For many would-be investors, the cost of building a business from the ground up can be daunting–if only by virtue of the sheer amount of money it takes to launch a formidable venture. But the mental work needed to stake a sum of cash on an enterprise is only part of the prep-work; equally important is knowing how all that money spent factors into your books in the form of pre-operating expenses.
Defining Pre-Operating Expenses
As a general rule, purchases that would normally qualify as operating expenses but were incurred before the start of business (i.e. before charging rent, serving customers, etc.) are considered pre-operating expenses for the purposes of tax and accounting. As we’ll discuss later in this entry, these expenses are “capitalized” or subject to a treatment similar to depreciation.
It bears emphasis that these transactions are made before the official start of business, meaning rent-free periods for new apartment buildings and similar incentives for initial customers and clients are charged as pre-operating. Likewise, it’s important to note that capital expenses made before the start of business simply list as capital expenses, as do fees incurred in acquiring capital goods.
Common examples of pre-operating expenses include:
- Recruitment and training of staff before opening
- Market research
- Site visits
- Regulatory expenses (e.g. permits, licenses)
- Administrative expenses (e.g. office rental, stationery)
- Tuition for training programs, seminars, and other educational services
- Minor, pre-opening repair work on buildings for rent
If you can distinguish between capital expenses and operating expenses, you should have no problem in accounting for this –simply note what OPEX transactions were made prior to the beginning of business.
Tracking Pre-Operating Expenses
You would track pre-operating expenses much in the same way as you would regular business expenses. Be diligent in keeping your receipts, and above all else, hire a competent accountant to do most of the heavy lifting.
It’s highly recommended that one keep a separate ledger for these expenses, if not solely for the sake of managing an organized set of books, then for its utility further down the line, should you choose to expand your business or start a new one from scratch.
Why Track Pre-Operating Expenses?
One major component of a successful venture is a firm grip on your business’ vital statistics. The amount of money a business spends before servicing the general public is no different, and plays an important role for a variety of reasons.
The most significant reason would be that special tax rules apply to this classification of spending. The next section will feature a more exhaustive explanation of how pre-operating expenses factor into a business’ taxable profit. For now, note that a particular level of pre-opening spending can save a business thousands of dollars in taxes in their first year.
Just as important is the fact that these expenses are a reliable reference point for businesses looking to expand. Whether you have a long-term plan to branch out into more locations, or are already on the verge of doing so, referring to the cost of setting up an earlier site is a good way to prepare for expansion and to do so more efficiently than before.
Finally, pre-operating expenses are necessary for calculating the EBITDA of a new venture. Earnings before interest, tax, depreciation, and amortization is a tool used by financial speculators and entrepreneurs alike to measure the strength of a business’ operations without having to factor in how said business navigates funding and expansion.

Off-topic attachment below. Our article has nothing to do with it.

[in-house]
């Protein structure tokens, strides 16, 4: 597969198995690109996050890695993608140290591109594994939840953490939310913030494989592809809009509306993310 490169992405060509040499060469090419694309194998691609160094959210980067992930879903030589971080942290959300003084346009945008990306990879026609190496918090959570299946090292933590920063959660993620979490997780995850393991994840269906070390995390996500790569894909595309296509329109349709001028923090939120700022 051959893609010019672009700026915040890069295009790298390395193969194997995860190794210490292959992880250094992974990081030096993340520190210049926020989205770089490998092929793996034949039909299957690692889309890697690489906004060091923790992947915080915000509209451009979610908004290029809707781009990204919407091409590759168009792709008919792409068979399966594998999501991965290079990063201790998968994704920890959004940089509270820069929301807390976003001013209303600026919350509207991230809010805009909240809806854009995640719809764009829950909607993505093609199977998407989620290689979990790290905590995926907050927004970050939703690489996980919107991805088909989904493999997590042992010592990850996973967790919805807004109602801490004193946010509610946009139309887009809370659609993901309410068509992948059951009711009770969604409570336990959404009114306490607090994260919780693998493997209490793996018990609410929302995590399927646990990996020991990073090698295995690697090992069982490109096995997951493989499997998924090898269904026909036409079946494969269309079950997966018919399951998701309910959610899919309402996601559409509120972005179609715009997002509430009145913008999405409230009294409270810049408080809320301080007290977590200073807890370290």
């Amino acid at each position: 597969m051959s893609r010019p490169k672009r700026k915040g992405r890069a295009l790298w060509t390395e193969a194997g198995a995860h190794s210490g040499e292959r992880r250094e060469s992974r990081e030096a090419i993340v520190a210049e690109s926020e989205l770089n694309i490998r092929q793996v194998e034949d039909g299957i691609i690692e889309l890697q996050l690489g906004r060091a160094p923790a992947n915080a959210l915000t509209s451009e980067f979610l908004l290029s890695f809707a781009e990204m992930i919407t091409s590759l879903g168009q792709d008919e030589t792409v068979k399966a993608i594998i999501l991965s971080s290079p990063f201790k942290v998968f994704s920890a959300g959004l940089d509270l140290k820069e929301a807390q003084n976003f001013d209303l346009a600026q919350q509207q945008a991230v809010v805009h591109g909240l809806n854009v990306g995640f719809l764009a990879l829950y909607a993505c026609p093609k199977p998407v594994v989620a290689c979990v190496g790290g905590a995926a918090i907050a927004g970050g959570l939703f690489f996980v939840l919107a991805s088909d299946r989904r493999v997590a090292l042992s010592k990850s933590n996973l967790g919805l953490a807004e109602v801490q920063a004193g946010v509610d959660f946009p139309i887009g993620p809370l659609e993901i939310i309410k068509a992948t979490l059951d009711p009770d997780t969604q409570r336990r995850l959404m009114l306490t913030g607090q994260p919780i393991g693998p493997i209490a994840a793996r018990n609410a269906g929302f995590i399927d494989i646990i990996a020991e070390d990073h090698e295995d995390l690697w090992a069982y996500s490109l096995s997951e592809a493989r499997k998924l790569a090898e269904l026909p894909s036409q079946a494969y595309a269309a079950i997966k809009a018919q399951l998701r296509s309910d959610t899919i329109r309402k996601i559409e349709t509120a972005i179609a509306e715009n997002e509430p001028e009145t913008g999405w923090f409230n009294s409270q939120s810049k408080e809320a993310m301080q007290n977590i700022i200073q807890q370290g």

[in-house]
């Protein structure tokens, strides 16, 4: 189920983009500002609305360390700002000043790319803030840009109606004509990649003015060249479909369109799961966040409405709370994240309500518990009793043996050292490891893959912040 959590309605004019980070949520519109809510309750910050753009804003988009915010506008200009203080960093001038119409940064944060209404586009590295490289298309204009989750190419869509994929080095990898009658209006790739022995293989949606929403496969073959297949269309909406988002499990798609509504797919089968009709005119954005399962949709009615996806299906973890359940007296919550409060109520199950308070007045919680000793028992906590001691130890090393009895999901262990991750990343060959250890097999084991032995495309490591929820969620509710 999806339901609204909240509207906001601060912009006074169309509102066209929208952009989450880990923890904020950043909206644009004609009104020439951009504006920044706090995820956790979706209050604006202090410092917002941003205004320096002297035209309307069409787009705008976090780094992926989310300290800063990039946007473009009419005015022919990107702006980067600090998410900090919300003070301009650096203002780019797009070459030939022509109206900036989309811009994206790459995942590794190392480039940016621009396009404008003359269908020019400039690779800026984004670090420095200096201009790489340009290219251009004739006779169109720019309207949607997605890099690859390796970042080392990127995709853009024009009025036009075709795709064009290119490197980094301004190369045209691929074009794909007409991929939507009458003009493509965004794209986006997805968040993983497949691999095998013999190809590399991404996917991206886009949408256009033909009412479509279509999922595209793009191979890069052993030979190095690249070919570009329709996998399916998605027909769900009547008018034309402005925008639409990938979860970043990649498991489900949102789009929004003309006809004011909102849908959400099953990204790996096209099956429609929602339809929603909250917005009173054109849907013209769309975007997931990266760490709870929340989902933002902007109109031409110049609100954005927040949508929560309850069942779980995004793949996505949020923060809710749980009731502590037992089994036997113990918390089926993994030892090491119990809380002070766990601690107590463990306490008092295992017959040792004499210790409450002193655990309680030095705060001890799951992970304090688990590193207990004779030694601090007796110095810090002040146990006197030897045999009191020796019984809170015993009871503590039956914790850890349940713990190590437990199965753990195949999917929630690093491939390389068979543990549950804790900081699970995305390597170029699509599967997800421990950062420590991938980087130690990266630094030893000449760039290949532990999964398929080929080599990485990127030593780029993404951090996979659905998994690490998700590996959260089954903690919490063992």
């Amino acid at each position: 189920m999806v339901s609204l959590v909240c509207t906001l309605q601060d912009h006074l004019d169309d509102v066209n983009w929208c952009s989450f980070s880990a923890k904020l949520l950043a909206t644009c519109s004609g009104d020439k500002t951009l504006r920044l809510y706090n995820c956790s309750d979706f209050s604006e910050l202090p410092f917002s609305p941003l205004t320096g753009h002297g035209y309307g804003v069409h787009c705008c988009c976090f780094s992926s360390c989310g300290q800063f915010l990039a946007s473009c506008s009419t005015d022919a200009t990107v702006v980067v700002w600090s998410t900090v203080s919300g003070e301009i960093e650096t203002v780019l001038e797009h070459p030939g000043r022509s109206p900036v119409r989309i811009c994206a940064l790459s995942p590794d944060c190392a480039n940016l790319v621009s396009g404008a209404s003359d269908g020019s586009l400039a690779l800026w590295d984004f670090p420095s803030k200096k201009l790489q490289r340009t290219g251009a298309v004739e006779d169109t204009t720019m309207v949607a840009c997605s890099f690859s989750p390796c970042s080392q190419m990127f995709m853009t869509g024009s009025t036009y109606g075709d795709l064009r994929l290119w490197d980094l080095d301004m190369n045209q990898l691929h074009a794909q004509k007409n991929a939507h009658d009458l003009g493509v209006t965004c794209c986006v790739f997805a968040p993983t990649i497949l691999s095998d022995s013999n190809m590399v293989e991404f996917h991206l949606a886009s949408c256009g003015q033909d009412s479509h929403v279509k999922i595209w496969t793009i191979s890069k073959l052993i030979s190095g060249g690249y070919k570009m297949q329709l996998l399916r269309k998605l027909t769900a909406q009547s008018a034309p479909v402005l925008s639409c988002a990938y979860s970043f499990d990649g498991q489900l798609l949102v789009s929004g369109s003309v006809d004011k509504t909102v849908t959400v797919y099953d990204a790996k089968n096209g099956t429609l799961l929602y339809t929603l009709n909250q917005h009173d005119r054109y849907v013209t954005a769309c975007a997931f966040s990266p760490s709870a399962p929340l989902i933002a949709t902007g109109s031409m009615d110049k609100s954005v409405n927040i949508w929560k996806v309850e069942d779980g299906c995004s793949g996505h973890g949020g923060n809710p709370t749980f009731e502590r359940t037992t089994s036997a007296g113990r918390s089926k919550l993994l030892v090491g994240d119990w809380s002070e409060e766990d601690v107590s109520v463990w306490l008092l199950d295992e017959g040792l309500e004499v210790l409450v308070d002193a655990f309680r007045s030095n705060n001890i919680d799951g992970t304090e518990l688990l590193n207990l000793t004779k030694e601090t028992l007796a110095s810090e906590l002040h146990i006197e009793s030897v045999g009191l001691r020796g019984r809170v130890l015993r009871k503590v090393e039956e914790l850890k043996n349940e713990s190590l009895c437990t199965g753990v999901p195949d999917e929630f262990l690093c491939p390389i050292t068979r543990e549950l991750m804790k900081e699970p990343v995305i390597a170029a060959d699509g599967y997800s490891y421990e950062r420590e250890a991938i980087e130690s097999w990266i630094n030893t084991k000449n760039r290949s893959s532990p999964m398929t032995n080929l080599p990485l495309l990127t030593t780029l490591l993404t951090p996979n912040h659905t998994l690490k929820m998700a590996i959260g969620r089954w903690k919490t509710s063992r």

You have to account for amortization to get a view of how your business is doing in terms of the management end of things, and you have to see things from this perspective to troubleshoot and optimize your operation.
Pre-Operating Expenses and Taxation
As we’ve mentioned earlier, the IRS treats pre-operating expenses in a similar way to capital expenses. It can’t all be deducted in a single tax year, but there are significant deductions allowed at certain levels of spending.
If your start-up expenses amount to $50,000 or lower, you can take a $5,000 deduction on taxable profit in your first year of business. If your start-up expenses are greater than $50,000 but less than $55,000, you can take an immediate deduction amounting to the difference between your start-up expense and $50,000. Finally, if your start-up expenses are greater than $55,000, you take no immediate deduction. In any case, what remains of your start-up expenses after subtracting the immediate deduction will be divided and deducted over the next 15 years.
The following table should make this easier to understand:
|$50,000 or lower
|Greater than $50,000 and less than $55,000
|$55,000 and above
|First Year Deductible
|$5,000||$55,000 – POPEX
|Yearly Deductible||(POPEX – $5,000) / 15
|(POPEX – FYD) / 15
|POPEX / 15
As you can see, in order to get the most out of the conditions set by the IRS, it’s ideal that a new venture spend up to a maximum of $50,000 before formally opening up shop. A $5,000 deduction for a business that’s just started out can be a big deal, and offer that a slightly wider safety net and flexible spending.
One important caveat to this is that while we’ve been able to go through very basic, very general principles of how taxation works vis-a-vis pre-operating expenses, its practice can get very intricate. For example, if part of your expenses before opening includes a permit valid for one year, would it make sense to amortize it over the life of your business? In this instance, the value can be matched to the life of the asset and expensed accordingly (i.e. deducted in total within the first year of operation)–making the rules on taxation much more complicated.
The best way to go about taxation is, and always will be, to keep a CPA on your payroll.